Transgressive, unique, out of the established… Nina Dornheim arrives from the high spheres. She is a fashion designer from Germany based in Brooklyn with over 10 years design and development experience. Nina has designed for high-end Ready-to-Wear brands like Proenza Schouler, Jill Stuart and Kiki de Montparnasse. This designer has also worked for large retailers like Zara and small contemporary lines including a private label for Saks Fifth Avenue and a new contemporary line for Cynthia Steffe.
But all this is history. Nina Dornheim has invented a new way of creating fashion that has completely touched the space we have reserved for the illusion. How? She has created Studio-842, a fashion brand born of the deconstruction of vintage clothes that later become garments with a great progressive character thanks to the spirit of upcycling.
I think the worst of the current system is the illusion that we need new stuff all the time. And in reality those fast and disposable items, most of the times don’t make us feel good about ourselves or make us feel special. So instead of 10 cheap t-shirts, just buy 3 really high quality ones you will have for years to come.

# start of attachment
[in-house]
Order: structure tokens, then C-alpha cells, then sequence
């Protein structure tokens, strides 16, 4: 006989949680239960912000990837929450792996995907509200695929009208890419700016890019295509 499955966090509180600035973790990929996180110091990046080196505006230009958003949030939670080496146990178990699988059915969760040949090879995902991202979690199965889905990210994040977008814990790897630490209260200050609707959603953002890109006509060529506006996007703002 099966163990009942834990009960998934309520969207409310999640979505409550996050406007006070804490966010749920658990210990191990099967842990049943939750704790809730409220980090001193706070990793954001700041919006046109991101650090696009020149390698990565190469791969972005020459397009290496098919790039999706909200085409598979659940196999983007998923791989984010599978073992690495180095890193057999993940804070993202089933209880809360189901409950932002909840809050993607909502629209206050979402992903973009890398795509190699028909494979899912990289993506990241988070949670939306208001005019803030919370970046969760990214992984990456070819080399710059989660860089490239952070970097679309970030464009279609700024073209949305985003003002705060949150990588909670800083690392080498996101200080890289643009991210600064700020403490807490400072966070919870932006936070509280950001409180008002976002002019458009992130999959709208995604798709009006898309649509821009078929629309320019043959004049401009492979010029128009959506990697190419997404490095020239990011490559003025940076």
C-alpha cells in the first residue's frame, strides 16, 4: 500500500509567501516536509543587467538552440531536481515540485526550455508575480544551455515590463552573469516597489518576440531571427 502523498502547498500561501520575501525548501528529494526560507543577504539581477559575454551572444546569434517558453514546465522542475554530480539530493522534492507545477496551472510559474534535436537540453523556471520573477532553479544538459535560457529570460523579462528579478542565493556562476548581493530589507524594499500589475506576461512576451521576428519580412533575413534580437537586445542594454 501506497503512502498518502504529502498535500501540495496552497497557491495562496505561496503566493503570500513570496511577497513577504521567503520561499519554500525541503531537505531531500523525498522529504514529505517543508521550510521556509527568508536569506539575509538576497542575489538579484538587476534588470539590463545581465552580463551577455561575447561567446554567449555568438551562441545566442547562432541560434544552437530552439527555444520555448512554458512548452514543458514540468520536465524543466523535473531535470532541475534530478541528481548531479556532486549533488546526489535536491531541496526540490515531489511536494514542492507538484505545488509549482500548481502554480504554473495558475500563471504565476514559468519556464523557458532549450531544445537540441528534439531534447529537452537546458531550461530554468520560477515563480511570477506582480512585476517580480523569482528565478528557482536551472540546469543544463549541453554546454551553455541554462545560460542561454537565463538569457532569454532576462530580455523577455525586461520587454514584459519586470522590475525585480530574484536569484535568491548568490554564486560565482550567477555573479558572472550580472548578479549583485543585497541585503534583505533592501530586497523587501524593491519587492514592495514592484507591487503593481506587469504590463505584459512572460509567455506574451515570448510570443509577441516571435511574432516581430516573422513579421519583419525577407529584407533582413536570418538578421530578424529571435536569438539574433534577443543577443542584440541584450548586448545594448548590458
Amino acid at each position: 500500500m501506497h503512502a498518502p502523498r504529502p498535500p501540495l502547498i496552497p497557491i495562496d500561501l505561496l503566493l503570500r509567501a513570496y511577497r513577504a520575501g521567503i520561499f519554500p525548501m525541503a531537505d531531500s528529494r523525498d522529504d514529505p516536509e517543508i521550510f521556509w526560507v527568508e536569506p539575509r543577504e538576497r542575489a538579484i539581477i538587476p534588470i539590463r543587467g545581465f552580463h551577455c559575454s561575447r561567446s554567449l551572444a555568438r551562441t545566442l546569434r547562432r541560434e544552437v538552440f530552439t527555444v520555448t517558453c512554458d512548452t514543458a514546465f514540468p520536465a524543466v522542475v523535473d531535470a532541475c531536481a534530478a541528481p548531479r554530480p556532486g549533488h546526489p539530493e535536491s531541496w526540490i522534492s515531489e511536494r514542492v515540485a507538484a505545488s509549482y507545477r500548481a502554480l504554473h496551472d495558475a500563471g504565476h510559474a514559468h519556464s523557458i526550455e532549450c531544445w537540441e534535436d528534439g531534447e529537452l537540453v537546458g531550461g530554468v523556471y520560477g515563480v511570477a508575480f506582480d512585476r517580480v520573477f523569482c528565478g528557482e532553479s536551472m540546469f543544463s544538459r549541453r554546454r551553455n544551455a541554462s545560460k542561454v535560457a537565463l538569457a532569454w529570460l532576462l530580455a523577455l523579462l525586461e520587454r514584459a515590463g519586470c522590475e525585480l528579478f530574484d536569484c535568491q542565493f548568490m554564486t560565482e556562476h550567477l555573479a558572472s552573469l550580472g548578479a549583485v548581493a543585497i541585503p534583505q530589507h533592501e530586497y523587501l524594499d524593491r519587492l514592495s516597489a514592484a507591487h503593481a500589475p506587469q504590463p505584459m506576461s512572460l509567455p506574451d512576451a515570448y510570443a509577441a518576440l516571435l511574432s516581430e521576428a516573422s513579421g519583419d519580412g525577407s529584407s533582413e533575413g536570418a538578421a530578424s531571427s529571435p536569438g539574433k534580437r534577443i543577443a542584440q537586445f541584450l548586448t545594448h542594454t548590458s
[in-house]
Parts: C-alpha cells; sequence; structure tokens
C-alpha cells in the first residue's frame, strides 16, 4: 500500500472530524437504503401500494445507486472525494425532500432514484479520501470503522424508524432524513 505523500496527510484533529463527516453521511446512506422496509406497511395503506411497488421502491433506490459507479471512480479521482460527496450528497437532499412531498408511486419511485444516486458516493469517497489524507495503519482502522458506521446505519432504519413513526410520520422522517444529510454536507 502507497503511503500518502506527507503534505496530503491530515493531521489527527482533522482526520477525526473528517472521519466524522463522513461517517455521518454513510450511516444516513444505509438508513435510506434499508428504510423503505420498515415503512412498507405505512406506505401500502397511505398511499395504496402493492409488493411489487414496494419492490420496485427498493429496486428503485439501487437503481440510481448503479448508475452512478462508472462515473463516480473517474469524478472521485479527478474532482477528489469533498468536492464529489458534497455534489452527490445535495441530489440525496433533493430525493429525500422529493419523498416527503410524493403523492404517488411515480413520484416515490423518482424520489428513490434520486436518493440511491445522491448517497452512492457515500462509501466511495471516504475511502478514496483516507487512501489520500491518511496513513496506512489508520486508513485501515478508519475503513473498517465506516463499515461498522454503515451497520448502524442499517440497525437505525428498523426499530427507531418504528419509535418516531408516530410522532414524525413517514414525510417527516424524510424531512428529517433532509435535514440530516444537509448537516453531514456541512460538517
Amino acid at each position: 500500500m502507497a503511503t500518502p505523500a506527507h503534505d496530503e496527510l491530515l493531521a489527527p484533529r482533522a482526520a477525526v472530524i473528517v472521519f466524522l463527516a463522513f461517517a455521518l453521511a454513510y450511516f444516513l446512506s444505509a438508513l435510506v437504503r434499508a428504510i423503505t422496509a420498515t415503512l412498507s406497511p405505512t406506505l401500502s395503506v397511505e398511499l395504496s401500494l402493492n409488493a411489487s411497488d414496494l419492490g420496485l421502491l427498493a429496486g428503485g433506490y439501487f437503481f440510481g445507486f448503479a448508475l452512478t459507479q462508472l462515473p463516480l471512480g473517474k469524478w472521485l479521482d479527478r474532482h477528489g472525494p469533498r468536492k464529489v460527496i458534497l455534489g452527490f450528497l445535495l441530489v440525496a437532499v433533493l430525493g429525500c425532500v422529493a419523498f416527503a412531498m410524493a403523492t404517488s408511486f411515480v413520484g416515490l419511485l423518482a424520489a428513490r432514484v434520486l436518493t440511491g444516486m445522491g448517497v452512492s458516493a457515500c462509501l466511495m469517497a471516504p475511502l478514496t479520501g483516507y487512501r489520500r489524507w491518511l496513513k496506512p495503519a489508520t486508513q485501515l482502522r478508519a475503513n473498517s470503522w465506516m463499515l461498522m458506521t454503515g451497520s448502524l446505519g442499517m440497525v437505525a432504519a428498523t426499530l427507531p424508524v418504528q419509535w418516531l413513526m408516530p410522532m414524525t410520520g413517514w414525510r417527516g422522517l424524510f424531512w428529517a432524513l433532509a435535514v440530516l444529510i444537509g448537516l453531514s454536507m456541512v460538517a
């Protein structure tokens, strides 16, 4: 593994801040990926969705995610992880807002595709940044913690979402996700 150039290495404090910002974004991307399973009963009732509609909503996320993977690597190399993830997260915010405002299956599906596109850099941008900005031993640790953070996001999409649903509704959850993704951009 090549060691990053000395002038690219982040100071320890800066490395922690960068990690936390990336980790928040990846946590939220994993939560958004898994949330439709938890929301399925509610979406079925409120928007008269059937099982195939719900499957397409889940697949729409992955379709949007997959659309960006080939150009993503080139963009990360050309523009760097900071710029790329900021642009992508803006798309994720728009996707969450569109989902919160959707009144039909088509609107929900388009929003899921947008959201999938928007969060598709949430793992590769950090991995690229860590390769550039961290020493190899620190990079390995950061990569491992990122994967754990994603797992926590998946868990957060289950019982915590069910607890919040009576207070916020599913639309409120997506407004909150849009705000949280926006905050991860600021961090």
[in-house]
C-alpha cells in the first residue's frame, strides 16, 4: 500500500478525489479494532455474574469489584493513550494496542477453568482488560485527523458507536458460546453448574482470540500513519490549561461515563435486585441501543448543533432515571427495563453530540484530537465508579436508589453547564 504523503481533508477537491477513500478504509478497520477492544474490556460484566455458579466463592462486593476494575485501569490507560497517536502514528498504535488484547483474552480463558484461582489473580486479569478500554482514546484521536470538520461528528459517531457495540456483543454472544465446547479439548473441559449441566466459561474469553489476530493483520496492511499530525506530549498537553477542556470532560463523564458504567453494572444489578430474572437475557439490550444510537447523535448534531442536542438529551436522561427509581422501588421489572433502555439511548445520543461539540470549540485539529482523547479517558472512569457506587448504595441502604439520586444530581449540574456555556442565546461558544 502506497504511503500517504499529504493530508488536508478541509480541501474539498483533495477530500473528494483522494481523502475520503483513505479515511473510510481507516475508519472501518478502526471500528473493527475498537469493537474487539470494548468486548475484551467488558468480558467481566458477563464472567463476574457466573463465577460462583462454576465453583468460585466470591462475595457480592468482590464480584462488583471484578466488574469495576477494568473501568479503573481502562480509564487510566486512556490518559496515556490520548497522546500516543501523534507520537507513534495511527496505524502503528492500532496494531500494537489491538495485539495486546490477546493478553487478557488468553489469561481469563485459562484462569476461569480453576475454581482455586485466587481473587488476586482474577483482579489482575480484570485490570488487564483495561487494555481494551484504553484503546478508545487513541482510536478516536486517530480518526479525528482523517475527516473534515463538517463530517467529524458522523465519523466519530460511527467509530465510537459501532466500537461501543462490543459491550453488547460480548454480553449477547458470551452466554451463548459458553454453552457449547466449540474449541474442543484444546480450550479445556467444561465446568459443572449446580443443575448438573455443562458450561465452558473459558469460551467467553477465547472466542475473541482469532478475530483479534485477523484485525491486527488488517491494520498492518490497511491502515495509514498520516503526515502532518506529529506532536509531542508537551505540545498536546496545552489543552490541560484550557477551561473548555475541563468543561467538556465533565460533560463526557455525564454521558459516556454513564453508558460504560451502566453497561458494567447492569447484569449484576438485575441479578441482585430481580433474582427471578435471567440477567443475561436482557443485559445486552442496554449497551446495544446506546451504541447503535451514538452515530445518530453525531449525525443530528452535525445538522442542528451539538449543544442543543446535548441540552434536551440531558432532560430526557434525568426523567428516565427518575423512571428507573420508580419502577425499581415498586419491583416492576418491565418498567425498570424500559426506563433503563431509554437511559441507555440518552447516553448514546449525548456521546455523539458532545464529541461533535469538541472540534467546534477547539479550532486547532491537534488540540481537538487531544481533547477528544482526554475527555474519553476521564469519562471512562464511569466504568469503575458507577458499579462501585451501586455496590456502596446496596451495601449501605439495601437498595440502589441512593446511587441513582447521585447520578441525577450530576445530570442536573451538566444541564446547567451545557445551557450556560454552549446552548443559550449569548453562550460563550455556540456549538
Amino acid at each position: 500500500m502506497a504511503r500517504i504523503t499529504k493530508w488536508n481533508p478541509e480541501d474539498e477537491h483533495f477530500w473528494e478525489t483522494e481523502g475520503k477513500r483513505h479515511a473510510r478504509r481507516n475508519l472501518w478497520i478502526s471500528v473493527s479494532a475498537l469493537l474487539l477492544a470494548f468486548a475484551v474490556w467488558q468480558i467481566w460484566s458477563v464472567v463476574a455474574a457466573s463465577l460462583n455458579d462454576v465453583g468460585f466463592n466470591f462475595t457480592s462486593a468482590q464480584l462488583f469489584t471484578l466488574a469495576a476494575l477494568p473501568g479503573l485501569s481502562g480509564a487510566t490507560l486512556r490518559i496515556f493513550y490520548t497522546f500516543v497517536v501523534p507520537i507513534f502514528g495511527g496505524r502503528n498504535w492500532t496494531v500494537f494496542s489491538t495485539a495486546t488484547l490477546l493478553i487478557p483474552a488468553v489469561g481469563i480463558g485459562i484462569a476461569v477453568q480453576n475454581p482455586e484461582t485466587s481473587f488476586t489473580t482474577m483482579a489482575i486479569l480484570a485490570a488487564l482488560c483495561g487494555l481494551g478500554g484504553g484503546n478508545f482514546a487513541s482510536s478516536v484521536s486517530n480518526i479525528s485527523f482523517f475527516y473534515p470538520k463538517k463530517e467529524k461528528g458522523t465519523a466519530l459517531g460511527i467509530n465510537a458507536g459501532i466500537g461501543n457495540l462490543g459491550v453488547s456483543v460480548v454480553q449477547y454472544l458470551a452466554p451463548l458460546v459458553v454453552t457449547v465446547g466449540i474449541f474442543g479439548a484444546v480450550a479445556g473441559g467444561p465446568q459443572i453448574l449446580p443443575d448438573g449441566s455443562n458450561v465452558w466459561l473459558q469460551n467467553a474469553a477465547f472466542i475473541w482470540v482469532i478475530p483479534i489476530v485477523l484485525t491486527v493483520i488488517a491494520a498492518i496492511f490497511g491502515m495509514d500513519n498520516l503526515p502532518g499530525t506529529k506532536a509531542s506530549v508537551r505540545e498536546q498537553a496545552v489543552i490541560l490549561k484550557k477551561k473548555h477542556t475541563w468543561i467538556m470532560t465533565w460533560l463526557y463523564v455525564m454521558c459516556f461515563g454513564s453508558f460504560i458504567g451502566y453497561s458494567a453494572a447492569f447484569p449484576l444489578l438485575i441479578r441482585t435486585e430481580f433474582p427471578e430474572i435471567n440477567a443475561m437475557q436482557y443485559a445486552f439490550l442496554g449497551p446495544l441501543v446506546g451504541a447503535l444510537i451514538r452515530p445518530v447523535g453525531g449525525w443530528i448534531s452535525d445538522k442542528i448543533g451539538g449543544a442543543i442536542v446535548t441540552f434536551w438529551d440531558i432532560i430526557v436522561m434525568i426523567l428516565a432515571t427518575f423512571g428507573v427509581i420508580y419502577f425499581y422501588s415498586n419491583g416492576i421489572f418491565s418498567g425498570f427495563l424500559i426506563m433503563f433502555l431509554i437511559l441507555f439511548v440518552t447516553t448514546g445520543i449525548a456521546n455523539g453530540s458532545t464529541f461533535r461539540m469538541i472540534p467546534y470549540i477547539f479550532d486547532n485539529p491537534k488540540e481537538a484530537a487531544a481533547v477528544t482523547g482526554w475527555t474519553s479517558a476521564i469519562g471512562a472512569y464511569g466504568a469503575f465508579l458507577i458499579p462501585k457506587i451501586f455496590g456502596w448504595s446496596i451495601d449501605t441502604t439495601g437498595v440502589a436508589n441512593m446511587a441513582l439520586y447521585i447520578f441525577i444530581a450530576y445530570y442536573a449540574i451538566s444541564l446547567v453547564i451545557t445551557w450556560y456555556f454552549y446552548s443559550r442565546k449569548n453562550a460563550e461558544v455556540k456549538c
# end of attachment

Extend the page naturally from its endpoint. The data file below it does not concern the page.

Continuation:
Life’s little things
In her wardrobe we find sustainable fashion brands like The Reformation and Suzanne Rae. But Nina mainly buys vintage and second hand clothing. I have roamed thrift stores and flea markets since I am a teenager. For me it is exciting to discover clothes with a past and wear them in a new context. – she tells us.
In addition to her passion for fashion, Nina is a garden lover. Since I moved to Brooklyn, I got obsessed with gardening. Our apartment building has a backyard which was completely neglected so I cleaned it up and started a garden. Apart from bushes and vines, I grow herbs, berries, tomatoes etc. We also have a farm share, where we get our vegetables from local organic farmers.
Me and my partner are being mindful before buying anything new and try to fix and recycle whenever possible.
From the garden, she takes us to her library: The book that most inspired me was The Upcycle, by William Mc Donough and Michael Braungart. They reimagine our society based on their idea of cradle to cradle and show us the possibility of a world in which every human act becomes one of beneficence and abundance. As you can see, I am an idealist– she admits, smiling.
The other book that really had an impact on Nina’s life was The life-changing magic of tidying up, by Marie Kondo. I know it has been hyped a lot, but it really opened my mind to Minimalism. Once you reduce all your belongings, you can really appreciate each thing you own and think much harder before buying anything new. Apart from keeping waste in check, the best is that Minimalism really simplifies your life.
Nina explain us her main objective this year. It is the same of that from many sustainable fashion designers: to connect more with other likeminded entrepreneurs and organizations and collaborate more. I believe that together we can accomplish so much more. It is still really hard to work in an eco-conscious way and as a group we are always stronger.
The seductive power of Vintage